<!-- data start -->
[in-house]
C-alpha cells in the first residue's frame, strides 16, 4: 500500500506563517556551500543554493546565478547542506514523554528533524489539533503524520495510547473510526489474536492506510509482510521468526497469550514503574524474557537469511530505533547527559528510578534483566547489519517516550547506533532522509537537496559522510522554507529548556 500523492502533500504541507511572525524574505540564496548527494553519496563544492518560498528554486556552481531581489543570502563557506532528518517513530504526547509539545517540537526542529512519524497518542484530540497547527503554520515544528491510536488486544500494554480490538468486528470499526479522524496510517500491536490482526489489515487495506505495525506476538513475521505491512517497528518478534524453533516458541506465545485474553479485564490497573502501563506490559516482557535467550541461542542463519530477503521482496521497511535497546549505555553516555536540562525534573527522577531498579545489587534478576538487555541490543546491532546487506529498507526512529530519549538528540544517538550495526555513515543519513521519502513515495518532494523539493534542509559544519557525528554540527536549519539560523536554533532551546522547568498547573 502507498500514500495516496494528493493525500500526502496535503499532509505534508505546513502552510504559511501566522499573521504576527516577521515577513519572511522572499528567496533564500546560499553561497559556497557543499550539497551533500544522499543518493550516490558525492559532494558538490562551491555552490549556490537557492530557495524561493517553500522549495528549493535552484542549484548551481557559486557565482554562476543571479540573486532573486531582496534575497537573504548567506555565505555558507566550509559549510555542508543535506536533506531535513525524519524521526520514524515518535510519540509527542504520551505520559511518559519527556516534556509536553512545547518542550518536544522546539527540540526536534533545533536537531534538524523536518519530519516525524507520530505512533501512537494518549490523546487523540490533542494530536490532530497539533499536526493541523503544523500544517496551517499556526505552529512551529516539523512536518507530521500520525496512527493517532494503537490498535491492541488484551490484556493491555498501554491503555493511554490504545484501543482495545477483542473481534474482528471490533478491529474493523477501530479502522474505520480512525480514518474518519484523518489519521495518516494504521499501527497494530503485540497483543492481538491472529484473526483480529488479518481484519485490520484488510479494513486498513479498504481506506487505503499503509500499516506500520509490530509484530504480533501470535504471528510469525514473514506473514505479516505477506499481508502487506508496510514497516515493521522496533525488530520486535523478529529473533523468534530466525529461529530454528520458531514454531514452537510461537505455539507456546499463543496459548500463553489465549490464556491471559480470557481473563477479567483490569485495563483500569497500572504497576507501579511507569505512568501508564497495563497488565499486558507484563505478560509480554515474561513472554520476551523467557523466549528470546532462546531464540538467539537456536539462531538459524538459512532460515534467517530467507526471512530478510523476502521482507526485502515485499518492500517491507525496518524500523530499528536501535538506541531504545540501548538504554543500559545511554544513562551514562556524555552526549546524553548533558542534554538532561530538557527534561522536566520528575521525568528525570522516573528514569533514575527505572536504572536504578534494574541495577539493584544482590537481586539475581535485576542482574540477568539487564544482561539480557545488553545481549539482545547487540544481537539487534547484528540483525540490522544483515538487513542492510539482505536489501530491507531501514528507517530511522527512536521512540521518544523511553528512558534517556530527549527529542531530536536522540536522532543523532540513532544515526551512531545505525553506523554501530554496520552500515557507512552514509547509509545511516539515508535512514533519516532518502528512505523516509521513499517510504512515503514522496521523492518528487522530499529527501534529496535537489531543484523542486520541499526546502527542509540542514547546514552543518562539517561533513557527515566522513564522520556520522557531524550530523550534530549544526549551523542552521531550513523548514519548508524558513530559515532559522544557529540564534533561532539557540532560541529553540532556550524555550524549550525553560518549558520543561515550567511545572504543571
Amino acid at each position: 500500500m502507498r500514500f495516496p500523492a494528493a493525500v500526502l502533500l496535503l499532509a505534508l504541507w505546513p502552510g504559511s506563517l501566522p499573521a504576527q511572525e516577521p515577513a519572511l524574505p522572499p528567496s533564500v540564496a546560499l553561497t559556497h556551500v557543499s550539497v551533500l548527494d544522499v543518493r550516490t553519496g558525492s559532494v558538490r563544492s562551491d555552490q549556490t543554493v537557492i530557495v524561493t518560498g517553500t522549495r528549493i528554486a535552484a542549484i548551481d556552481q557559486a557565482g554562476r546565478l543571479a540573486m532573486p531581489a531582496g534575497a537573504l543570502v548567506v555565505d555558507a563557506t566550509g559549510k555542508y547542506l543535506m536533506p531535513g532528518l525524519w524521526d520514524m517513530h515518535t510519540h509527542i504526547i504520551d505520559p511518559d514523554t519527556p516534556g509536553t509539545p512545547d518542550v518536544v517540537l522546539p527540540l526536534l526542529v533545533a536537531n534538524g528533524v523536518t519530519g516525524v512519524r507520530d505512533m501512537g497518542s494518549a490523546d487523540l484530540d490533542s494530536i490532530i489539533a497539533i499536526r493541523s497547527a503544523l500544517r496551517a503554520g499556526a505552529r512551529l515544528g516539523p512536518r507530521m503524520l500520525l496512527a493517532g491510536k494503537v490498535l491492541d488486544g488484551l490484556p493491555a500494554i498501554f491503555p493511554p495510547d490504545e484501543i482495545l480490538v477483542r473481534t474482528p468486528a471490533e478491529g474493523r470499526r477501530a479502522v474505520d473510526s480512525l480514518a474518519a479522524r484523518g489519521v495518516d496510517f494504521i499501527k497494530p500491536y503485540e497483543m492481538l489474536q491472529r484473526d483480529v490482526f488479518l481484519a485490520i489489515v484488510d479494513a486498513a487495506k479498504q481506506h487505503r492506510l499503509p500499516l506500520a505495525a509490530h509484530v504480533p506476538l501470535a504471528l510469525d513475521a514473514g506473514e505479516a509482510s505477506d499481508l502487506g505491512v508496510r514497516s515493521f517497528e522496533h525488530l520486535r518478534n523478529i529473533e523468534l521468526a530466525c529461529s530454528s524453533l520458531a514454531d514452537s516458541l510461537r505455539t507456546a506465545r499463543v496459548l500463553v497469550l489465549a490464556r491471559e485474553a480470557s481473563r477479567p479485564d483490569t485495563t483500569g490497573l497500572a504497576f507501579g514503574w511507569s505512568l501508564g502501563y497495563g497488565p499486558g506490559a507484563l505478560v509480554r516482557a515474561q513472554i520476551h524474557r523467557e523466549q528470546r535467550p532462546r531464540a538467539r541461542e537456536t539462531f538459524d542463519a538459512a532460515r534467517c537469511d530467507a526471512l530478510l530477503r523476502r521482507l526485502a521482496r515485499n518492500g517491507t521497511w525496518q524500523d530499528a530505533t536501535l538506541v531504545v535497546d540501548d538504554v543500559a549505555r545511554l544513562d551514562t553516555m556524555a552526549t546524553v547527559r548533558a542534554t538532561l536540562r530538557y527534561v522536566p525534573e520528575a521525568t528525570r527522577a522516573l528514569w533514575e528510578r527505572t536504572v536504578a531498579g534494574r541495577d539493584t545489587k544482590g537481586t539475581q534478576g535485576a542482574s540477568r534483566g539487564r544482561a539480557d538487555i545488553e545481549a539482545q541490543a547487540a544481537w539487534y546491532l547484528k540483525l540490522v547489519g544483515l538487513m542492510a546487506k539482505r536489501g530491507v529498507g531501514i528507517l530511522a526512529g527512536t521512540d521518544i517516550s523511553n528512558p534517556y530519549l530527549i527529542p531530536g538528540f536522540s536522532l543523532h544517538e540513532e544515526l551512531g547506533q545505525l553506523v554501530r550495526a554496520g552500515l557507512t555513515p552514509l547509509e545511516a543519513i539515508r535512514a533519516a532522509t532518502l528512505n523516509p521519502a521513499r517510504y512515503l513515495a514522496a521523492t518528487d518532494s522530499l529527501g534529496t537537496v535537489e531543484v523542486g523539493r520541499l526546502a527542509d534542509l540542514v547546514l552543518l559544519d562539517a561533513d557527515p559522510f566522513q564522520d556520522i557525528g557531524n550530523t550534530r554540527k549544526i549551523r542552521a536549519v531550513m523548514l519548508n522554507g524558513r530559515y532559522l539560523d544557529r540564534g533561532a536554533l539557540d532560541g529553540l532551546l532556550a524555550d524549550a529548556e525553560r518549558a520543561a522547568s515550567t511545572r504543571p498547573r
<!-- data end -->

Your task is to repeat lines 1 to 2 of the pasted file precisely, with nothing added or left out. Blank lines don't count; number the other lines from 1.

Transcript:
[in-house]
C-alpha cells in the first residue's frame, strides 16, 4: 500500500506563517556551500543554493546565478547542506514523554528533524489539533503524520495510547473510526489474536492506510509482510521468526497469550514503574524474557537469511530505533547527559528510578534483566547489519517516550547506533532522509537537496559522510522554507529548556 500523492502533500504541507511572525524574505540564496548527494553519496563544492518560498528554486556552481531581489543570502563557506532528518517513530504526547509539545517540537526542529512519524497518542484530540497547527503554520515544528491510536488486544500494554480490538468486528470499526479522524496510517500491536490482526489489515487495506505495525506476538513475521505491512517497528518478534524453533516458541506465545485474553479485564490497573502501563506490559516482557535467550541461542542463519530477503521482496521497511535497546549505555553516555536540562525534573527522577531498579545489587534478576538487555541490543546491532546487506529498507526512529530519549538528540544517538550495526555513515543519513521519502513515495518532494523539493534542509559544519557525528554540527536549519539560523536554533532551546522547568498547573 502507498500514500495516496494528493493525500500526502496535503499532509505534508505546513502552510504559511501566522499573521504576527516577521515577513519572511522572499528567496533564500546560499553561497559556497557543499550539497551533500544522499543518493550516490558525492559532494558538490562551491555552490549556490537557492530557495524561493517553500522549495528549493535552484542549484548551481557559486557565482554562476543571479540573486532573486531582496534575497537573504548567506555565505555558507566550509559549510555542508543535506536533506531535513525524519524521526520514524515518535510519540509527542504520551505520559511518559519527556516534556509536553512545547518542550518536544522546539527540540526536534533545533536537531534538524523536518519530519516525524507520530505512533501512537494518549490523546487523540490533542494530536490532530497539533499536526493541523503544523500544517496551517499556526505552529512551529516539523512536518507530521500520525496512527493517532494503537490498535491492541488484551490484556493491555498501554491503555493511554490504545484501543482495545477483542473481534474482528471490533478491529474493523477501530479502522474505520480512525480514518474518519484523518489519521495518516494504521499501527497494530503485540497483543492481538491472529484473526483480529488479518481484519485490520484488510479494513486498513479498504481506506487505503499503509500499516506500520509490530509484530504480533501470535504471528510469525514473514506473514505479516505477506499481508502487506508496510514497516515493521522496533525488530520486535523478529529473533523468534530466525529461529530454528520458531514454531514452537510461537505455539507456546499463543496459548500463553489465549490464556491471559480470557481473563477479567483490569485495563483500569497500572504497576507501579511507569505512568501508564497495563497488565499486558507484563505478560509480554515474561513472554520476551523467557523466549528470546532462546531464540538467539537456536539462531538459524538459512532460515534467517530467507526471512530478510523476502521482507526485502515485499518492500517491507525496518524500523530499528536501535538506541531504545540501548538504554543500559545511554544513562551514562556524555552526549546524553548533558542534554538532561530538557527534561522536566520528575521525568528525570522516573528514569533514575527505572536504572536504578534494574541495577539493584544482590537481586539475581535485576542482574540477568539487564544482561539480557545488553545481549539482545547487540544481537539487534547484528540483525540490522544483515538487513542492510539482505536489501530491507531501514528507517530511522527512536521512540521518544523511553528512558534517556530527549527529542531530536536522540536522532543523532540513532544515526551512531545505525553506523554501530554496520552500515557507512552514509547509509545511516539515508535512514533519516532518502528512505523516509521513499517510504512515503514522496521523492518528487522530499529527501534529496535537489531543484523542486520541499526546502527542509540542514547546514552543518562539517561533513557527515566522513564522520556520522557531524550530523550534530549544526549551523542552521531550513523548514519548508524558513530559515532559522544557529540564534533561532539557540532560541529553540532556550524555550524549550525553560518549558520543561515550567511545572504543571